George Zimmerman and the Hate Crime statute

What will it mean if President Obama and Attorney General Holder decline to prosecute George Zimmerman?

With regard to Trayvon Martin's death, I have no idea what happened, but various individuals such as Congresswoman Maxine Waters have called the shooting a hate crime. (As a matter of fact, numerous politicians and members of the media have garnered publicity by portraying the tragedy as an example of the racism that pervades America.)

Let us assume that Florida fails to convict the shooter George Zimmerman of a felony. Will that be the end of the matter? Maybe and maybe not.

Federal law (18 USC 249) establishes a hate crime felony for anyone who willfully uses a firearm to cause bodily injury to a person "because of the actual or perceived race, color, religion, or national origin" of the victim. President Obama and Attorney General Holder are charged with enforcement which is triggered, according to the Department of Justice, when "the verdict or sentence obtained through State charges [leaves] demonstrably unvindicated the federal interest in eradicating bias-motivated violence" or enforcement "is in the public interest and necessary to secure substantial justice." Furthermore, judging from their past actions and statements, the President and the Attorney General will be open to prosecuting Zimmerman. If they nonetheless decline, Zimmerman's innocence will be evident, and we will also know the names of those who turned a teenager's death into a circus.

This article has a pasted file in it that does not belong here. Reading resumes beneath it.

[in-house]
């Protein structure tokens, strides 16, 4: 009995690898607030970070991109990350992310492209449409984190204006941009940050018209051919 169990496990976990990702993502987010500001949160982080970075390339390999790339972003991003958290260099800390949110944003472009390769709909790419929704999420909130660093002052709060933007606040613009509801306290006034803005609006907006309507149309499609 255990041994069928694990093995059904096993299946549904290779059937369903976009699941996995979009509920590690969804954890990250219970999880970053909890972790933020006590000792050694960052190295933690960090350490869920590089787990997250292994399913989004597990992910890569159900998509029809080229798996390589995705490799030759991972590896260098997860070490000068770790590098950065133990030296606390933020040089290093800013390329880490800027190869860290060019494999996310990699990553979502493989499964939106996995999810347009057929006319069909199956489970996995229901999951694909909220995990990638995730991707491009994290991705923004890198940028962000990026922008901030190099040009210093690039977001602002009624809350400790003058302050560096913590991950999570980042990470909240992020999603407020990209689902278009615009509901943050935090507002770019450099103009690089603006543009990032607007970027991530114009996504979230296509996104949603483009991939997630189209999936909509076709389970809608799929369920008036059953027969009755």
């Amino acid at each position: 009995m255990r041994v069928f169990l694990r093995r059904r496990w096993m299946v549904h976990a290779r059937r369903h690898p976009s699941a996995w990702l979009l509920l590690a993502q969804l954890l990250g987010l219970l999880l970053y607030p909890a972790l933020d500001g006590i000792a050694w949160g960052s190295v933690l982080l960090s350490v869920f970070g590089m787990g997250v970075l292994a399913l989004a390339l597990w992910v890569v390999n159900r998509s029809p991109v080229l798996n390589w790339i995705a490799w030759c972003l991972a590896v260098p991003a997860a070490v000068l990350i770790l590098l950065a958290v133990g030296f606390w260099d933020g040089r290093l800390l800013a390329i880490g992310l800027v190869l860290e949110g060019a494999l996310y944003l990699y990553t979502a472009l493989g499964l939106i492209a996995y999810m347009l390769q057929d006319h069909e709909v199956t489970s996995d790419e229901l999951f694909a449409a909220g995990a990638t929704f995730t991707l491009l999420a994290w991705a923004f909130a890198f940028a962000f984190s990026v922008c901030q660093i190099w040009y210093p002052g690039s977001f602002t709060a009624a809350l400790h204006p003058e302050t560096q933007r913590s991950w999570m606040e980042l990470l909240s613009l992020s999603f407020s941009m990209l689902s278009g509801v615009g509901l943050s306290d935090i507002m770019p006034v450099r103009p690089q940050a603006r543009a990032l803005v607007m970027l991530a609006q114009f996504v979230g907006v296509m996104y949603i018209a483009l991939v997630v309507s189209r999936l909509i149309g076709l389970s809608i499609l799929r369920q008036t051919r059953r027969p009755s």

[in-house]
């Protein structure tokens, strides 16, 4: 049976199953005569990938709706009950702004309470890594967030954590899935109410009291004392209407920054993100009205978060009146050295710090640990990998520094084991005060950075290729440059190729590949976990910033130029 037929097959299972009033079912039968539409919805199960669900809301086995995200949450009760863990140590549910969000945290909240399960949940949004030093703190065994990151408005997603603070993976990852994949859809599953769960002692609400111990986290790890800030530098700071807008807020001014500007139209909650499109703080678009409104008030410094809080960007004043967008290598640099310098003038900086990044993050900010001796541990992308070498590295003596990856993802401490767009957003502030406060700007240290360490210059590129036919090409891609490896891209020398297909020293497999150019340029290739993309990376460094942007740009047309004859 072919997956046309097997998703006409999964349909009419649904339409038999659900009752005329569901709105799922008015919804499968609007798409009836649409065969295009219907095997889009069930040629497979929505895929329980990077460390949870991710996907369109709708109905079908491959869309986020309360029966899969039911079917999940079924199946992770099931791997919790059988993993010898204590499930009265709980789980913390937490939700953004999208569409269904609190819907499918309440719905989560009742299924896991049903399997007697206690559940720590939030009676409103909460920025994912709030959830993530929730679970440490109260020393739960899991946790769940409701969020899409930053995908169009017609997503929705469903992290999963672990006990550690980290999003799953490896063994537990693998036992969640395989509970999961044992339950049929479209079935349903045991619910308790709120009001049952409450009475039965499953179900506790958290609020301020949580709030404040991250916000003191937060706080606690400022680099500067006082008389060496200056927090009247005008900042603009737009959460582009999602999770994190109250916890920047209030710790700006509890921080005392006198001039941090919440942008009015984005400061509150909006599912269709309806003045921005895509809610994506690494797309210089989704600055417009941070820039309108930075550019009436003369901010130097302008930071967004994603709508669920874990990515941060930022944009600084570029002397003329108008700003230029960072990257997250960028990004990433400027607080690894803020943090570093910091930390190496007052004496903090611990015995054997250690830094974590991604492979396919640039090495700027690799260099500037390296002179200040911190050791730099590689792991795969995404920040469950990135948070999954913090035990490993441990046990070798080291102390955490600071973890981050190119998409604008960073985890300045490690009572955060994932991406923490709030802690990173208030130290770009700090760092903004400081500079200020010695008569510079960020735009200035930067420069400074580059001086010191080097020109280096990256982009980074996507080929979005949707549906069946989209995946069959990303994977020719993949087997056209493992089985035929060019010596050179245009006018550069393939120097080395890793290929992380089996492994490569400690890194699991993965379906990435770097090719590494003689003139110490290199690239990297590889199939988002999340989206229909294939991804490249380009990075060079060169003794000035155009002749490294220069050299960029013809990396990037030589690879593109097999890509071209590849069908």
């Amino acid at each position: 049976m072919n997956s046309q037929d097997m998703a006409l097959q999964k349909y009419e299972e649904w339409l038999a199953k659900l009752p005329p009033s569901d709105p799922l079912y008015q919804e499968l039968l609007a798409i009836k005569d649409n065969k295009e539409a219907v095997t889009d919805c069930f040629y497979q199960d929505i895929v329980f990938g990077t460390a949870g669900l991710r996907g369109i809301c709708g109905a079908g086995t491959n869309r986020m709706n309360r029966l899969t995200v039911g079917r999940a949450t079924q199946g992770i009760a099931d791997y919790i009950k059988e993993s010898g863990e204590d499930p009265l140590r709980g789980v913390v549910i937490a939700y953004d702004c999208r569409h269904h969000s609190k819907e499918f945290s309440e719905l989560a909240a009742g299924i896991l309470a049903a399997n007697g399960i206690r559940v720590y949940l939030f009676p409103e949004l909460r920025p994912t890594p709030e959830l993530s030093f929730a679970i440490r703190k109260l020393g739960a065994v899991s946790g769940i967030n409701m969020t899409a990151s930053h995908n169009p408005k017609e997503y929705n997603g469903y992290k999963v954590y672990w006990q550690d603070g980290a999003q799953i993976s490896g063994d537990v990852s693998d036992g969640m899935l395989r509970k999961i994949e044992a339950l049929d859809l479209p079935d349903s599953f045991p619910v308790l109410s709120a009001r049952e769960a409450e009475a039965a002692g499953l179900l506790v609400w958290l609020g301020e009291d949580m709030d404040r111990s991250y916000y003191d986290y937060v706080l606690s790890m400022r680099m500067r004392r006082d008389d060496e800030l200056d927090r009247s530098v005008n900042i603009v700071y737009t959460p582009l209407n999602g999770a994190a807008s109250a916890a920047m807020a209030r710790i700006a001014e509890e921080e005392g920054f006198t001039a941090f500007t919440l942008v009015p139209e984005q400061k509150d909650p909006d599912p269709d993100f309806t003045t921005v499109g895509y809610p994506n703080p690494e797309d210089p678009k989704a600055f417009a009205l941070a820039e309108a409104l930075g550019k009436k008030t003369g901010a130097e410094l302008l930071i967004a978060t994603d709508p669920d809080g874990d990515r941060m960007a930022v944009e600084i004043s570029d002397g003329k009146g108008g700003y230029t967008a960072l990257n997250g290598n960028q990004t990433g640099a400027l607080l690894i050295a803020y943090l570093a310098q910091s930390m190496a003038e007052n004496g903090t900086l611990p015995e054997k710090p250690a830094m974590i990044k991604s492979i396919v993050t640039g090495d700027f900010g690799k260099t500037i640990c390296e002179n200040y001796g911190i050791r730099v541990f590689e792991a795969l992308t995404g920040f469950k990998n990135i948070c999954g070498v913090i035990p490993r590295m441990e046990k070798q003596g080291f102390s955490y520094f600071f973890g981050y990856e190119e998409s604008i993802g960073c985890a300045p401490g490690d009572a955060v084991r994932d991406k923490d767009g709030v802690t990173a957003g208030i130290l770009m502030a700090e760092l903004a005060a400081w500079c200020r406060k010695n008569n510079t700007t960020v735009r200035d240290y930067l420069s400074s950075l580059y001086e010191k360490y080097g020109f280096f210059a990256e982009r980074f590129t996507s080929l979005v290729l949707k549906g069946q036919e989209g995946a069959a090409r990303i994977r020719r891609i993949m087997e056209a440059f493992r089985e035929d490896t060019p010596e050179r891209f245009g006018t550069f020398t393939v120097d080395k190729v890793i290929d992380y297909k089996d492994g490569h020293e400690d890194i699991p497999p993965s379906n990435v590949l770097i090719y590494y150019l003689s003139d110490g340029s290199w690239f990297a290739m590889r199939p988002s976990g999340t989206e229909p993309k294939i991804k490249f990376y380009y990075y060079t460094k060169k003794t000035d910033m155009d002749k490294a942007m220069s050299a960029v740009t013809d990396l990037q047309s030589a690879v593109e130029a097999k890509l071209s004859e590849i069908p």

Scott Varland is an American lawyer residing in London, England.